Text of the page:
The Historic Mine Trail and Byway program was established by the Wyoming Legislature in 2005. The program was created for the purpose of designating and identifying historic mine locations and trails and byways linking historic mines with the state. Objectives of the program are to 1) provide a precise history of mineral development in Wyoming; 2) Interpret the role of mining and minerals in the development of Wyoming's economy; 3) Identify and describe Wyoming's mining and mineral development heritage.

The program originally operated under a commission created by legislation. During the 2009 Legislature, the program was moved to the Wyoming Department of State Parks and Cultural Resources, Division of the State Historic Preservation Office Monuments and Markers Program. The Monuments and Markers program coordinator currently administers the Mine Byway program. The Monuments and Markers Advisory Committee also reviews nominations for the Mine Byway program.

The 2005 Legislature established the first Historic Mine Trail. This Trail links the gold mines located in South Pass City, Miners' Delight, and Atlantic City, to the uranium mines in the Crooks Gap and Gas Hills mining districts located in Fremont County, Wyoming.

The Trail as designated follows the route described below: Fremont County Road 479 beginning at its junction with WYO 28, to its junction with Fremont County Road 237; Fremont County Road 237 to its junction with old WYO 28; old WYO 28 to its junction with new WYO 28; WYO 28 to its junction with US 287; US 287/WYO 789 South (East) to Fremont County Road; Fremont County Road 5 north from Jeffrey City to its junction with WYO 136 and Dry Creek Road (BLM road); Dry Creek road northeast to junction with Natrona County Road 212; Natrona County Road 212 to its junction with US 20/26 at Waltman.

The intertwined stories of the development of three contiguous oilfields—Shannon (the first), Salt Creek (the largest), and Teapot Dome (the most famous)—are also the story of the growth and development of the city of Casper and the firm establishment of Wyoming‘s energy industry. Nationally these fields have further relevance: Salt Creek Oilfield launched Wyoming onto the national scene of energy producers, while Teapot Dome rocked the nation with a scandal near the magnitude of Watergate.

The official route of the Byway follows State Hwy 259 from I-25 to Midwest, State Hwy 387 to Edgerton, and State Hwy 387 to its intersection with I-25 at exit 227.

The early coal mines north of Sheridan are synonymous with the early settlement, economy, and culture of Sheridan County dating from the early 1890’s. Surface and underground mines tapping sub-bituminous coal seams up to 40 feet thick produced millions of tons of coal for railroad locomotives and power generation. By 1908 it was estimated that nearly 10,000 people lived between the Sheridan townsite and the Montana line in the mining communities of Dietz, Acme, Carneyville (later called Kleenburn), Monarch, and Kooi. These mines and associated communities represented the population center of the County from the early 1890’s through the late 1930’s, with several mines and communities remaining in use until the mid 1970’s.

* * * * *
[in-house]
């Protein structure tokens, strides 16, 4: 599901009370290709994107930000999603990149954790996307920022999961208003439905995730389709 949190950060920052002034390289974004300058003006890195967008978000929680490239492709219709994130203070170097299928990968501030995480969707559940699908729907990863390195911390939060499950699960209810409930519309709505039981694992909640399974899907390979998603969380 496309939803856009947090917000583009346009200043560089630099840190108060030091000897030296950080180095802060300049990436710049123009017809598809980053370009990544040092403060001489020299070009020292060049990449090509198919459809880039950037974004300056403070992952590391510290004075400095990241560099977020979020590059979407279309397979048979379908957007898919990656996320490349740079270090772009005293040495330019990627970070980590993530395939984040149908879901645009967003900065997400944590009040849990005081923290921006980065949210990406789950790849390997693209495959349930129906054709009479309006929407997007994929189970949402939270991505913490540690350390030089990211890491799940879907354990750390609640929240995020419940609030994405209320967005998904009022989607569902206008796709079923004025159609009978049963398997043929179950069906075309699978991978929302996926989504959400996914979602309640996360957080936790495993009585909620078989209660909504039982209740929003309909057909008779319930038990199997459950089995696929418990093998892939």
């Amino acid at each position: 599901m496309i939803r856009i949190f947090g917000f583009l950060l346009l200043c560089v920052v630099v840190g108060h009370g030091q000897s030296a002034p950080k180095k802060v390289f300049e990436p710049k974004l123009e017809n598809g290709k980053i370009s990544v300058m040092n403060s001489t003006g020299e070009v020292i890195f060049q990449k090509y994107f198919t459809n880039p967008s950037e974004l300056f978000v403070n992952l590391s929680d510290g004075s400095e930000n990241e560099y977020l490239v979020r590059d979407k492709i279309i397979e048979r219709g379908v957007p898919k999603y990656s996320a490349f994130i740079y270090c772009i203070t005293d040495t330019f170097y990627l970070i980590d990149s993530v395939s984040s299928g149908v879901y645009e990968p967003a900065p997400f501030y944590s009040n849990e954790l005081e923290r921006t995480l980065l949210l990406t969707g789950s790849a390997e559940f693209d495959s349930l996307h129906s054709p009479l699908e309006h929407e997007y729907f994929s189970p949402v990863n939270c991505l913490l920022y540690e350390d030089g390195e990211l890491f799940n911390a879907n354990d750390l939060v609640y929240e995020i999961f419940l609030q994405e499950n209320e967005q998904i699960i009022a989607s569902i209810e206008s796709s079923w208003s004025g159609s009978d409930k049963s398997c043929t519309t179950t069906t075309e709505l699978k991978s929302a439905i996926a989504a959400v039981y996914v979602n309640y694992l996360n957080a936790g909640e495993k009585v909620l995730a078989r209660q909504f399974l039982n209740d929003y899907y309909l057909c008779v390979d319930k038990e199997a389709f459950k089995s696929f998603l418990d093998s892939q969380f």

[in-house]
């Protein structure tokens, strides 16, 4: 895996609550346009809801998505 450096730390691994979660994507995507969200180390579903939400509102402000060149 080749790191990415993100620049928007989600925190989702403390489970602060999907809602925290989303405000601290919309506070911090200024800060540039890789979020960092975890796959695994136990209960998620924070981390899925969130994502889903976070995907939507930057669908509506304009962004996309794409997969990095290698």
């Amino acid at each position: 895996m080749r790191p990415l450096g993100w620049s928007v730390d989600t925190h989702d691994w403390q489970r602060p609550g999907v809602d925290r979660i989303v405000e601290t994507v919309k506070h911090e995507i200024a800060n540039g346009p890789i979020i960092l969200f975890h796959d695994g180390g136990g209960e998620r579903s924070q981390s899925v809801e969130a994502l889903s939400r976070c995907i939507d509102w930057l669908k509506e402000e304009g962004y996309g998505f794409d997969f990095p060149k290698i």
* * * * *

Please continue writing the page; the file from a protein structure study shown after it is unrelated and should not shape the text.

The Black Diamond Trail is located on public roads and travels north of Sheridan, passing by Dietz, Acme, Carneyville, Monarch, and near Kooi. Along the Byway, there is still physical evidence of foundations and tailings associated with the mines and communities of Dietz, Kooi, and Carneyville. Several of the mines and communities have left more visible testaments to their existence, including mine entryways, a town water tower, Catholic church, and two cemeteries associated with the town of Monarch, and a remaining power plant and water tower at the former townsite of Acme.

Driving accross the scrubby, wind-swept, seemingly empty Green River Basin as it extends west of the town of Green River, few people are aware of the extensive roadways and bustling activity taking place 800-1600 feet below them in the trona mines. Fewer still know that this deposit of trona (also known as sodium sesquicarbonate) is the by far the largest and purest deposit in the world and that it supplies nearly all the United States' (and some other countries') soda ash needs. And fewer still understand the significance of this fact: the ore mines here are used to produce nearly every commodity in their lives as well as to control pollution in the air that they breathe.

The Trona Trail Byway can begin or end at Granger Stage Station, or at a pullout on U.S. 530. Visitors can access the trail from east- or westbound I-80 or northbound U.S. 530.